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Age of Acquisition Effects on Word Processing for Chinese Native Learners' English: ERP Evidence for the Arbitrary Mapping Hypothesis
Stockholm University, Faculty of Social Sciences, Department of Psychology. The University of Adelaide, Australien.
Number of Authors: 4
2017 (English)In: Frontiers in Psychology, ISSN 1664-1078, E-ISSN 1664-1078, Vol. 8, 818Article in journal (Refereed) Published
Abstract [en]

The present study aimed at distinguishing processing of early learned L2 words from late ones for Chinese natives who learn English as a foreign language. Specifically, we examined whether the age of acquisition (AoA) effect arose during the arbitrary mapping from conceptual knowledge onto linguistic units. The behavior and ERP data were collected when 28 Chinese-English bilinguals were asked to perform semantic relatedness judgment on word pairs, which represented three stages of word learning (i.e., primary school, junior and senior high schools). A 3 (AoA: early vs. intermediate vs. late) x 2 (regularity: regular vs. irregular) x 2 (semantic relatedness: related vs. unrelated) x 2 (hemisphere: left vs. right) x 3 (brain area: anterior vs. central vs. posterior) within-subjects design was adopted. Results from the analysis of N100 and N400 amplitudes showed that early learned words had an advantage in processing accuracy and speed; there is a tendency that the AoA effect was more pronounced for irregular word pairs and in the semantic related condition. More important, ERP results showed early acquired words induced larger N100 amplitudes for early AoA words in the parietal area and more negative-going N400 than late acquire words in the frontal and central regions. The results indicate the locus of the AoA effect might derive from the arbitrary mapping between word forms and semantic concepts, and early acquired words have more semantic interconnections than late acquired words.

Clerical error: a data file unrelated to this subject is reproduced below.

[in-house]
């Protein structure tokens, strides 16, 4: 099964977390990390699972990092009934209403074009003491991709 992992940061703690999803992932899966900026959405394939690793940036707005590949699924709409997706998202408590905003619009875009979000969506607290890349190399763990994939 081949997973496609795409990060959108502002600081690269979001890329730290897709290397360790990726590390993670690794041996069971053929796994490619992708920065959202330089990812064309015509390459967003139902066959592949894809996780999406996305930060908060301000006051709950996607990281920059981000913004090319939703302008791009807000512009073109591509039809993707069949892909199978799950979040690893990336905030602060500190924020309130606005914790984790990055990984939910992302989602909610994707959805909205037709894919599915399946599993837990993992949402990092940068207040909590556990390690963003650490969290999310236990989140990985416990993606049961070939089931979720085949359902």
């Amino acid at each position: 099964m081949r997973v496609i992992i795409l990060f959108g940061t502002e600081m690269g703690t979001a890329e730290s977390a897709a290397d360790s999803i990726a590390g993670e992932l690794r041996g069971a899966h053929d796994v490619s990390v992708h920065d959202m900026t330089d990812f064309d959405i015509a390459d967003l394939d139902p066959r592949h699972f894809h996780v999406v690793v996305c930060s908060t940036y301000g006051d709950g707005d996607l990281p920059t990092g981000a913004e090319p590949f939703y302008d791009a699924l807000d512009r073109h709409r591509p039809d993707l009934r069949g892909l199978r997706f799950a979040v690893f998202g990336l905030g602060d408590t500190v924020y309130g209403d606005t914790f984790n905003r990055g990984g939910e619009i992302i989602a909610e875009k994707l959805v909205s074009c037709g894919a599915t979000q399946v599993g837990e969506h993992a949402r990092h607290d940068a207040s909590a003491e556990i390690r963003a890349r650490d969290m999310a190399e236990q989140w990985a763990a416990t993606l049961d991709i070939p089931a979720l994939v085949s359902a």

Place, publisher, year, edition, pages
2017. Vol. 8, 818
Keyword [en]
AoA, event-related potentials, semantic processing, Chinese-native learners of English, arbitrary mapping
National Category
Psychology
Identifiers
URN: urn:nbn:se:su:diva-144826DOI: 10.3389/fpsyg.2017.00818ISI: 000401666400002PubMedID: 28572785OAI: oai:DiVA.org:su-144826DiVA: diva2:1121319
Available from: 2017-07-10 Created: 2017-07-10 Last updated: 2017-07-10Bibliographically approved

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CiteExportLink to record
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Cite
Citation style
  • apa
  • harvard1
  • ieee
  • modern-language-association-8th-edition
  • vancouver
  • Other style
More styles
Language
  • de-DE
  • en-GB
  • en-US
  • fi-FI
  • nn-NO
  • nn-NB
  • sv-SE
  • Other locale
More languages
Output format
  • html
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  • asciidoc
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